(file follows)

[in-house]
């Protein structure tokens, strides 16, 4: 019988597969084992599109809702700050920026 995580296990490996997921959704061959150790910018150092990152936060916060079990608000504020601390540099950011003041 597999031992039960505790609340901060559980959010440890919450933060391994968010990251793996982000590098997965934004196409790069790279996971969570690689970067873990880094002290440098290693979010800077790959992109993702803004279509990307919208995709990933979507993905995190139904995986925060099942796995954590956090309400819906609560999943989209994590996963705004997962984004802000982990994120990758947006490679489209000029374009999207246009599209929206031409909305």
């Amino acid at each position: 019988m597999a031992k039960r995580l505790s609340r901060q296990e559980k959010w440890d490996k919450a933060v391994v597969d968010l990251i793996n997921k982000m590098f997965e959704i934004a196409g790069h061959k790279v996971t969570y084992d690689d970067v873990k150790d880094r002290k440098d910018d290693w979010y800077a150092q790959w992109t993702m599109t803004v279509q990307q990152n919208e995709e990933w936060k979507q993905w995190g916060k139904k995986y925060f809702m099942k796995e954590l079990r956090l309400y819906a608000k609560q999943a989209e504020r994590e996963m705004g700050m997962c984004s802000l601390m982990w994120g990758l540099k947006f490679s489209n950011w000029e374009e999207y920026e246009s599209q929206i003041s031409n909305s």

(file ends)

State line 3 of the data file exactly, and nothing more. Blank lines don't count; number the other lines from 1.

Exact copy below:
């Amino acid at each position: 019988m597999a031992k039960r995580l505790s609340r901060q296990e559980k959010w440890d490996k919450a933060v391994v597969d968010l990251i793996n997921k982000m590098f997965e959704i934004a196409g790069h061959k790279v996971t969570y084992d690689d970067v873990k150790d880094r002290k440098d910018d290693w979010y800077a150092q790959w992109t993702m599109t803004v279509q990307q990152n919208e995709e990933w936060k979507q993905w995190g916060k139904k995986y925060f809702m099942k796995e954590l079990r956090l309400y819906a608000k609560q999943a989209e504020r994590e996963m705004g700050m997962c984004s802000l601390m982990w994120g990758l540099k947006f490679s489209n950011w000029e374009e999207y920026e246009s599209q929206i003041s031409n909305s």